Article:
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DirtyHowi 01-13-2012 02:19 PM

Breaking soft link temporarily
The only thing i have been able to find about breaking a soft link is to delete the target file, i need to break a link, test something, then put the link back.

will moving the target file to another folder/directory/whatever you call them in linux (i am a windows dev normally, please dont hate me) break the link then moving it back after i have completed testing and reestablishing the link work?

JimBrewster 01-13-2012 02:32 PM

Assuming you mean a symbolic link, or symlink. The link is just a pointer to the actual file.

Moving the original file will break the link. Moving it back will fix it.

Whether moving the link breaks it depends on whether it points to the absolute or relative path of the original file.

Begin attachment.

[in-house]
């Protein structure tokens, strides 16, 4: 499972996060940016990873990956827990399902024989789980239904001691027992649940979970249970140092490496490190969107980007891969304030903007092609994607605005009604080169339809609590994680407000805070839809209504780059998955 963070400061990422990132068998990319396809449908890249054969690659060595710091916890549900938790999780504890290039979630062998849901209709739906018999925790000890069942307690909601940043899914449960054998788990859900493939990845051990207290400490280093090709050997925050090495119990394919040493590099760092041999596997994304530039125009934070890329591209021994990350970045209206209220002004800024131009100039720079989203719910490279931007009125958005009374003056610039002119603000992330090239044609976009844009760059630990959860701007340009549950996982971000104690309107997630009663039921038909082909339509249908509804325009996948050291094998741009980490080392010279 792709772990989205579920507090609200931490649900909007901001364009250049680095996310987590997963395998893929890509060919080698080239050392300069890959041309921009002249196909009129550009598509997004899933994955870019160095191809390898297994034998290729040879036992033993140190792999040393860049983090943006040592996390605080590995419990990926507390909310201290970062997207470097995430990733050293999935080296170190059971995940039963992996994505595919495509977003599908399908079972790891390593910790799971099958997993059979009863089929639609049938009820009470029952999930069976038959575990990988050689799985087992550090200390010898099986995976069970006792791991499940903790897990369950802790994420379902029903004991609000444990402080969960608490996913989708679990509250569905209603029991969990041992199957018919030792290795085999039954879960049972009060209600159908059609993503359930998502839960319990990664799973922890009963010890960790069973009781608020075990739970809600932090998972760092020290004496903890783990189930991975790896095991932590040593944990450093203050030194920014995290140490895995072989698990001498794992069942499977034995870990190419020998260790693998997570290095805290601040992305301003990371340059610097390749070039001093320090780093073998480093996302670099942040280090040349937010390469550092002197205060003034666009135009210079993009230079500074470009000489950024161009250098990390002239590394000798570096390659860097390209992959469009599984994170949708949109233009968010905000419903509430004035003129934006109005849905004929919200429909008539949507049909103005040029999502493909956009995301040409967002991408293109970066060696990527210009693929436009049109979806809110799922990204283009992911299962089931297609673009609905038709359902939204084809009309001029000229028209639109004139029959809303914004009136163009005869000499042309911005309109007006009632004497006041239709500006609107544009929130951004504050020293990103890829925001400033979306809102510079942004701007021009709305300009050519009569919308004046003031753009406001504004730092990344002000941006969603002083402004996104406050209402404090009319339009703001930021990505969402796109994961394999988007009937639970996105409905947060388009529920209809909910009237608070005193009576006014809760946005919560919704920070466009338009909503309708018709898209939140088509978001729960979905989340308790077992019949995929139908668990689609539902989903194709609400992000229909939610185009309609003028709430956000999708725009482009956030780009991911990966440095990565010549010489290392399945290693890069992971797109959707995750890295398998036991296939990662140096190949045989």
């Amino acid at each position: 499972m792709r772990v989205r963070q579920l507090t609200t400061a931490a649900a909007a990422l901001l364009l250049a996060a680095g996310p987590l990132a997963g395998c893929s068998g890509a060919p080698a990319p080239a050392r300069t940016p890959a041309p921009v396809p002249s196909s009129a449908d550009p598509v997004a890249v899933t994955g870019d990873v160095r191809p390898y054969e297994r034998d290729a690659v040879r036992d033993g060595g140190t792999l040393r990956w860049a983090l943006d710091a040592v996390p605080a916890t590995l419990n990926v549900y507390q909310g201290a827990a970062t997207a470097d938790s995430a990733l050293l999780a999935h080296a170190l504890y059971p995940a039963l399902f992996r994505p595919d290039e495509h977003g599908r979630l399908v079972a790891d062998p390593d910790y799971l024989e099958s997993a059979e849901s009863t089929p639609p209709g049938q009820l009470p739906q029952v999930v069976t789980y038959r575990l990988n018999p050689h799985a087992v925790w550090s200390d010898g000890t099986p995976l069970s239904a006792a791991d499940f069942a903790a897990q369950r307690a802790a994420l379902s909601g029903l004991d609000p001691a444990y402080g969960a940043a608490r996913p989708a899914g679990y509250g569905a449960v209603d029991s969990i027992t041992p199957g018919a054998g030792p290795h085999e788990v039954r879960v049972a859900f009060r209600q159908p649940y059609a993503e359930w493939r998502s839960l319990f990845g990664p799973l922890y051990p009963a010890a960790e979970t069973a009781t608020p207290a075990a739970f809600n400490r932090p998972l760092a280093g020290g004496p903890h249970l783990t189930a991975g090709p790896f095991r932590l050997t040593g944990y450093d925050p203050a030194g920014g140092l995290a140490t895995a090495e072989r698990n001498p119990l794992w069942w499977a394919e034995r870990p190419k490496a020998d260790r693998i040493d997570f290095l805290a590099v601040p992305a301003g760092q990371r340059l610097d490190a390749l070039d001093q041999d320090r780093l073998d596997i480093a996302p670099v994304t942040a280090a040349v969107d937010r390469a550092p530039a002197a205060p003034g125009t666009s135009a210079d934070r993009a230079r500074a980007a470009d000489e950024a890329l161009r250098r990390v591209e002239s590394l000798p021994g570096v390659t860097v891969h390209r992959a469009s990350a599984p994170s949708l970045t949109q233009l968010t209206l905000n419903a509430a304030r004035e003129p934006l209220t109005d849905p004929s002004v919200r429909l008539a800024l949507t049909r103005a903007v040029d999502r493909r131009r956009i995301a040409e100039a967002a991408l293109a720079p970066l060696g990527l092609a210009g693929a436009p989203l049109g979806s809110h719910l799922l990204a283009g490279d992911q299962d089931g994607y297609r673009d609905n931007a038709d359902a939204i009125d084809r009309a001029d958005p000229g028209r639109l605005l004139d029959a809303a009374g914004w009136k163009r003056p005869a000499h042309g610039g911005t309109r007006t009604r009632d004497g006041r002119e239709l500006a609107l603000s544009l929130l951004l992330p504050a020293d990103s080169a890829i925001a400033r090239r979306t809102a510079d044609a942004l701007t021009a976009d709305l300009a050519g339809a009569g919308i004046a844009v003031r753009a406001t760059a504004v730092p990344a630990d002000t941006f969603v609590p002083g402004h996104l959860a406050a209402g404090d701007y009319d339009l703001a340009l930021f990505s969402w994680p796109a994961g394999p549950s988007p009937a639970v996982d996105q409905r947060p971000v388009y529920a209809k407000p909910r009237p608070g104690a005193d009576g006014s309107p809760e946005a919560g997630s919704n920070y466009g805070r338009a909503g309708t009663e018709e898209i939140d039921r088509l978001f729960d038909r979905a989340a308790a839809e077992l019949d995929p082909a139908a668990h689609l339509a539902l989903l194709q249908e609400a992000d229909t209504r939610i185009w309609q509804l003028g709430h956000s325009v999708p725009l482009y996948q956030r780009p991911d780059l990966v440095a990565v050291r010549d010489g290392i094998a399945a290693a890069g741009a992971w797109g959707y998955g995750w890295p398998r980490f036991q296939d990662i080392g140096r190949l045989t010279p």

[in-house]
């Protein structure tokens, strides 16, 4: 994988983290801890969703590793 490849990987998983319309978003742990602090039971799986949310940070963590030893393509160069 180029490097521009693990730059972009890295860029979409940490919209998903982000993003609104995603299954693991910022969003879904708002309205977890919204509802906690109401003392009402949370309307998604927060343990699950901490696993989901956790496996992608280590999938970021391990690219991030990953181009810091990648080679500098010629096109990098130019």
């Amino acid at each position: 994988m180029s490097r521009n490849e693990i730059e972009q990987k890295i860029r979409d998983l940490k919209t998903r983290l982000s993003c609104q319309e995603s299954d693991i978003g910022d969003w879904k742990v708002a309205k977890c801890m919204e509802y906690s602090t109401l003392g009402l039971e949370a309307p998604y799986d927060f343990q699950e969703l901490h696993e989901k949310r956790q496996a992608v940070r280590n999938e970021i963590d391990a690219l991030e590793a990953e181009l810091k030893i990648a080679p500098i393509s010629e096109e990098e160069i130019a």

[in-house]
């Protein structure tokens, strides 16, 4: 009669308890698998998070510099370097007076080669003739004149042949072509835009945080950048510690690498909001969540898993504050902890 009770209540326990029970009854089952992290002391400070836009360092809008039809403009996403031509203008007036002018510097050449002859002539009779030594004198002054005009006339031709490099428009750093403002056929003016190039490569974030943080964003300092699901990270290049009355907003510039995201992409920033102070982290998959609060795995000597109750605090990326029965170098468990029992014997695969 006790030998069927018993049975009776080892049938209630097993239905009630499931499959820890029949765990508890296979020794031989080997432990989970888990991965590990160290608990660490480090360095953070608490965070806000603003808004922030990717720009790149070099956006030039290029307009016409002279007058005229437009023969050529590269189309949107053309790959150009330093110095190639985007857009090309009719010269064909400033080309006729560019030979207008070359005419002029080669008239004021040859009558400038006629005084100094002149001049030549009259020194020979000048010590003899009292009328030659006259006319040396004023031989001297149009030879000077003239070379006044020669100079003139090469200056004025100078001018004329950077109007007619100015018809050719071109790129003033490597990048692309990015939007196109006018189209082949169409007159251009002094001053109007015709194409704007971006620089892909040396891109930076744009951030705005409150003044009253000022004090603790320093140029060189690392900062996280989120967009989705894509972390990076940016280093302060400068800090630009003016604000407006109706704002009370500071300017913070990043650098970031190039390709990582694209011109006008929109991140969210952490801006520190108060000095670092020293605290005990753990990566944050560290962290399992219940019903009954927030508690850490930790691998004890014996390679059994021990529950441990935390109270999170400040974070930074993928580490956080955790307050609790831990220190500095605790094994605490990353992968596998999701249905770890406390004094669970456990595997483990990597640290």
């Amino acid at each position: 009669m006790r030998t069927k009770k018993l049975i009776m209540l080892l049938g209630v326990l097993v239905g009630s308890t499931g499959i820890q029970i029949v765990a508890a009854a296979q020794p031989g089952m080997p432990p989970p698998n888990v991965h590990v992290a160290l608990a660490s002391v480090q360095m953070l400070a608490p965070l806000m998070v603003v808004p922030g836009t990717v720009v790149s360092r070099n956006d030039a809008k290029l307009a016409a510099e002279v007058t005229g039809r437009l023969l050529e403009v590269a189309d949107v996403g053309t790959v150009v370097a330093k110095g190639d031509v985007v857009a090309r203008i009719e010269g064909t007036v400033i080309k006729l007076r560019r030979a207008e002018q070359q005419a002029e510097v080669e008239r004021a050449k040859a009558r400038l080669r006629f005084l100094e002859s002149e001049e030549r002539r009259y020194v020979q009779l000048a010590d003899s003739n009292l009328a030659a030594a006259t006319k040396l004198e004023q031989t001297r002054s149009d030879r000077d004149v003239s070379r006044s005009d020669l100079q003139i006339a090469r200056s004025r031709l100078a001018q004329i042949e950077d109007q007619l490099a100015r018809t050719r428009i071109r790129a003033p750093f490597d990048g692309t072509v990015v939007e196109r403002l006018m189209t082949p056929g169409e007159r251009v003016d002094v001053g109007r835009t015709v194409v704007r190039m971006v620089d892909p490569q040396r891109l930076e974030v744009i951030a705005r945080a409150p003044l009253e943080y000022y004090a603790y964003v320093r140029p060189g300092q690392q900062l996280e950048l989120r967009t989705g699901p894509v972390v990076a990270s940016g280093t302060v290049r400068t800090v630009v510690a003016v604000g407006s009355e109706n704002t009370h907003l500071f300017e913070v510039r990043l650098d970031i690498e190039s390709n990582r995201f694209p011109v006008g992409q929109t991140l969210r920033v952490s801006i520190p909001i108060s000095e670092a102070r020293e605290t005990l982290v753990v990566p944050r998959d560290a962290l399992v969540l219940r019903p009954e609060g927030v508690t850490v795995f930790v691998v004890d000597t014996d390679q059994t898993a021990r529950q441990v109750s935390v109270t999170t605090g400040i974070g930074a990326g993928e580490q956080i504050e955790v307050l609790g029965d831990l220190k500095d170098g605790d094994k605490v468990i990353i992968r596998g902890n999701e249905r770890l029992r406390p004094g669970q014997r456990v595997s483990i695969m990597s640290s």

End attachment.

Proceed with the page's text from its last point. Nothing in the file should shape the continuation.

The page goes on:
For example, if I create a symlink to file foo with an absolute path like this:

~$ ln -s /home/user/foo bar
bar will always point to foo wherever I move bar.

but if I do a relative path:

~$ ln -s foo bar
bar will only point to foo in the same directory.

If you delete the symlink, it is always easy enough to recreate it, so that is what is usually done.

DirtyHowi 01-13-2012 02:40 PM

currently the link looks like file->\companyname\test\bin\file1 where file 1 is a shell script that intercepts certain actions (there are three total i need to test), i need to keep that until go live, but also need to test it. i was going to create a dir under \companyname\test\bin\storage the mv file to there, test, then mv file back, if i understand you the simple act of moving the file back will restore the link??

JimBrewster 01-13-2012 02:58 PM

Don't forget forward-slash (/) is directory delimiter in Unix/Linux. Backslash (\) is DOS/Windows.

So anyway, yes that should work. The contents of the symlink is just the path to the target!

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